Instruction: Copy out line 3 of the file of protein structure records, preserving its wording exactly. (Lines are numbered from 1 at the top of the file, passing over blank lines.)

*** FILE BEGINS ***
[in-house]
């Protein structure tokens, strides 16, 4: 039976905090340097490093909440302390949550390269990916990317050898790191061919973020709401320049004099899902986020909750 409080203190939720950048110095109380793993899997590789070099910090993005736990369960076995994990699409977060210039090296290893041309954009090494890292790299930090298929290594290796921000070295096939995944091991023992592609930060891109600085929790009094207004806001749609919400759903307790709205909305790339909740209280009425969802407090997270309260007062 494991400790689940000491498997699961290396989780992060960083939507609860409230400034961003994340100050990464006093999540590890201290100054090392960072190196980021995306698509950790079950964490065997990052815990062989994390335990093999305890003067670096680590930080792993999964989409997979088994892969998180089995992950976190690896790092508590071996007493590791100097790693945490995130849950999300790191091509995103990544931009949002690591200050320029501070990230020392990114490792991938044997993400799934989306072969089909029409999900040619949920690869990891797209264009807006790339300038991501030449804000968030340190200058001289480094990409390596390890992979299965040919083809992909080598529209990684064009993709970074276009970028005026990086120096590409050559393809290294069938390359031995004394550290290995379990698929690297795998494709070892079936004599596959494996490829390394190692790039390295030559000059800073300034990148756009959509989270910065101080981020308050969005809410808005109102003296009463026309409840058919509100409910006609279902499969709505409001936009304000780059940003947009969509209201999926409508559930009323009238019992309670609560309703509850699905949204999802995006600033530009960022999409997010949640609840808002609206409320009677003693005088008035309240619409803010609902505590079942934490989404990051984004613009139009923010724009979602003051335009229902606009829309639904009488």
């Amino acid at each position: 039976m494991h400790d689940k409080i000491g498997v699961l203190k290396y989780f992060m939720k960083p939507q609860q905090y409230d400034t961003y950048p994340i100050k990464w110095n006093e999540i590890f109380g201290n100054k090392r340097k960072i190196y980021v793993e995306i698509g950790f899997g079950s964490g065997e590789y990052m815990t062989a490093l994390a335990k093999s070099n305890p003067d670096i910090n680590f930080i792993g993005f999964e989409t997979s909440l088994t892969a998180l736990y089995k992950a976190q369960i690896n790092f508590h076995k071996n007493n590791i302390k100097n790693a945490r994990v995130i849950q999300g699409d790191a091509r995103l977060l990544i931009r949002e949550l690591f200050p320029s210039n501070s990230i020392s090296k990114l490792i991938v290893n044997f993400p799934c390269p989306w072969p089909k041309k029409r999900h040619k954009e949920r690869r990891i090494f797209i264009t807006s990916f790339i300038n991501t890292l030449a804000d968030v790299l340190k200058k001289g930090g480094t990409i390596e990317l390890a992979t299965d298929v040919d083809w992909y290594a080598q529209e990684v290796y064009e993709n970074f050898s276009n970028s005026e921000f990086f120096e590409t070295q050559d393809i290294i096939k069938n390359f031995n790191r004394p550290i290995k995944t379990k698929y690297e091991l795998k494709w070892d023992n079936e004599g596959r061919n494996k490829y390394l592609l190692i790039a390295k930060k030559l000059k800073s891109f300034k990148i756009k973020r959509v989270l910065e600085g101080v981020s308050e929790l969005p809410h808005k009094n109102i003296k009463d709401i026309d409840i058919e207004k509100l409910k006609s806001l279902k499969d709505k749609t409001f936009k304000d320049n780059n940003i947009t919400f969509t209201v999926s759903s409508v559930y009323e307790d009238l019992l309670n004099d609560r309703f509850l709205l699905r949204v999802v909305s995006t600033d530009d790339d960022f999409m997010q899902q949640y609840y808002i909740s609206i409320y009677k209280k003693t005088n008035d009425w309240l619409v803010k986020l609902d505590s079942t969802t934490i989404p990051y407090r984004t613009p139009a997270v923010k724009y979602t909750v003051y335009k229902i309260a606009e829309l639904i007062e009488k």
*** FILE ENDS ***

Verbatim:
């Amino acid at each position: 039976m494991h400790d689940k409080i000491g498997v699961l203190k290396y989780f992060m939720k960083p939507q609860q905090y409230d400034t961003y950048p994340i100050k990464w110095n006093e999540i590890f109380g201290n100054k090392r340097k960072i190196y980021v793993e995306i698509g950790f899997g079950s964490g065997e590789y990052m815990t062989a490093l994390a335990k093999s070099n305890p003067d670096i910090n680590f930080i792993g993005f999964e989409t997979s909440l088994t892969a998180l736990y089995k992950a976190q369960i690896n790092f508590h076995k071996n007493n590791i302390k100097n790693a945490r994990v995130i849950q999300g699409d790191a091509r995103l977060l990544i931009r949002e949550l690591f200050p320029s210039n501070s990230i020392s090296k990114l490792i991938v290893n044997f993400p799934c390269p989306w072969p089909k041309k029409r999900h040619k954009e949920r690869r990891i090494f797209i264009t807006s990916f790339i300038n991501t890292l030449a804000d968030v790299l340190k200058k001289g930090g480094t990409i390596e990317l390890a992979t299965d298929v040919d083809w992909y290594a080598q529209e990684v290796y064009e993709n970074f050898s276009n970028s005026e921000f990086f120096e590409t070295q050559d393809i290294i096939k069938n390359f031995n790191r004394p550290i290995k995944t379990k698929y690297e091991l795998k494709w070892d023992n079936e004599g596959r061919n494996k490829y390394l592609l190692i790039a390295k930060k030559l000059k800073s891109f300034k990148i756009k973020r959509v989270l910065e600085g101080v981020s308050e929790l969005p809410h808005k009094n109102i003296k009463d709401i026309d409840i058919e207004k509100l409910k006609s806001l279902k499969d709505k749609t409001f936009k304000d320049n780059n940003i947009t919400f969509t209201v999926s759903s409508v559930y009323e307790d009238l019992l309670n004099d609560r309703f509850l709205l699905r949204v999802v909305s995006t600033d530009d790339d960022f999409m997010q899902q949640y609840y808002i909740s609206i409320y009677k209280k003693t005088n008035d009425w309240l619409v803010k986020l609902d505590s079942t969802t934490i989404p990051y407090r984004t613009p139009a997270v923010k724009y979602t909750v003051y335009k229902i309260a606009e829309l639904i007062e009488k």